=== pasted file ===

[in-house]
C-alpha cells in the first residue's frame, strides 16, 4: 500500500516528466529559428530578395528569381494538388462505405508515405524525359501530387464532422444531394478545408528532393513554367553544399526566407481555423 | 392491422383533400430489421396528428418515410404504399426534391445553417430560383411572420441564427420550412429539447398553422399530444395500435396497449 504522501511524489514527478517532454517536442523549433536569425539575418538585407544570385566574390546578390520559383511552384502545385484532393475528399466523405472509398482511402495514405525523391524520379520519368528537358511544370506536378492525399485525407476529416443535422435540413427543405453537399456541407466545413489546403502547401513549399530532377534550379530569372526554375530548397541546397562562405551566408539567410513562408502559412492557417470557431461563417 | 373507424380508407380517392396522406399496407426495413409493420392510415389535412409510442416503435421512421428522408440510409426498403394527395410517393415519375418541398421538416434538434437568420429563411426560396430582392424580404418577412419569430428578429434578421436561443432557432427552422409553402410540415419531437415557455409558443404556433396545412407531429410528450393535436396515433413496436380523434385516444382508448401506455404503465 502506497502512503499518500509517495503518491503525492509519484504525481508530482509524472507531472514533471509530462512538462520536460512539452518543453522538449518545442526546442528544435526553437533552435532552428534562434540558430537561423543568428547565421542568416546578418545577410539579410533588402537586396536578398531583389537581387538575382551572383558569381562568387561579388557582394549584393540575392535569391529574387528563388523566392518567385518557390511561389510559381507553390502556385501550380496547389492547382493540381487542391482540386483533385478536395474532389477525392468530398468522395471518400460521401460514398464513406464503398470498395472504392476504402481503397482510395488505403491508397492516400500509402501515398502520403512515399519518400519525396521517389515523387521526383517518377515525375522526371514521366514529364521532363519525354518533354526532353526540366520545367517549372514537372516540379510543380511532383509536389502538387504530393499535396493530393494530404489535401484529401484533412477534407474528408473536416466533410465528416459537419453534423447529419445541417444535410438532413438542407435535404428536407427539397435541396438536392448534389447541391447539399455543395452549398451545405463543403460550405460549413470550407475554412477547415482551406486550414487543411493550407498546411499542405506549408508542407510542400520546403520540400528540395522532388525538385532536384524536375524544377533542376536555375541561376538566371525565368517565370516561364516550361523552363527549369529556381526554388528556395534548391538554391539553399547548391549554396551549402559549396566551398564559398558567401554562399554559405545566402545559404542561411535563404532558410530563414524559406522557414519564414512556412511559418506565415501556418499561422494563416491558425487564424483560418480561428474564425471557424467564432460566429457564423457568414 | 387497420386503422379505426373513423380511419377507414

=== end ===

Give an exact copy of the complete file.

[in-house]
C-alpha cells in the first residue's frame, strides 16, 4: 500500500516528466529559428530578395528569381494538388462505405508515405524525359501530387464532422444531394478545408528532393513554367553544399526566407481555423 | 392491422383533400430489421396528428418515410404504399426534391445553417430560383411572420441564427420550412429539447398553422399530444395500435396497449 504522501511524489514527478517532454517536442523549433536569425539575418538585407544570385566574390546578390520559383511552384502545385484532393475528399466523405472509398482511402495514405525523391524520379520519368528537358511544370506536378492525399485525407476529416443535422435540413427543405453537399456541407466545413489546403502547401513549399530532377534550379530569372526554375530548397541546397562562405551566408539567410513562408502559412492557417470557431461563417 | 373507424380508407380517392396522406399496407426495413409493420392510415389535412409510442416503435421512421428522408440510409426498403394527395410517393415519375418541398421538416434538434437568420429563411426560396430582392424580404418577412419569430428578429434578421436561443432557432427552422409553402410540415419531437415557455409558443404556433396545412407531429410528450393535436396515433413496436380523434385516444382508448401506455404503465 502506497502512503499518500509517495503518491503525492509519484504525481508530482509524472507531472514533471509530462512538462520536460512539452518543453522538449518545442526546442528544435526553437533552435532552428534562434540558430537561423543568428547565421542568416546578418545577410539579410533588402537586396536578398531583389537581387538575382551572383558569381562568387561579388557582394549584393540575392535569391529574387528563388523566392518567385518557390511561389510559381507553390502556385501550380496547389492547382493540381487542391482540386483533385478536395474532389477525392468530398468522395471518400460521401460514398464513406464503398470498395472504392476504402481503397482510395488505403491508397492516400500509402501515398502520403512515399519518400519525396521517389515523387521526383517518377515525375522526371514521366514529364521532363519525354518533354526532353526540366520545367517549372514537372516540379510543380511532383509536389502538387504530393499535396493530393494530404489535401484529401484533412477534407474528408473536416466533410465528416459537419453534423447529419445541417444535410438532413438542407435535404428536407427539397435541396438536392448534389447541391447539399455543395452549398451545405463543403460550405460549413470550407475554412477547415482551406486550414487543411493550407498546411499542405506549408508542407510542400520546403520540400528540395522532388525538385532536384524536375524544377533542376536555375541561376538566371525565368517565370516561364516550361523552363527549369529556381526554388528556395534548391538554391539553399547548391549554396551549402559549396566551398564559398558567401554562399554559405545566402545559404542561411535563404532558410530563414524559406522557414519564414512556412511559418506565415501556418499561422494563416491558425487564424483560418480561428474564425471557424467564432460566429457564423457568414 | 387497420386503422379505426373513423380511419377507414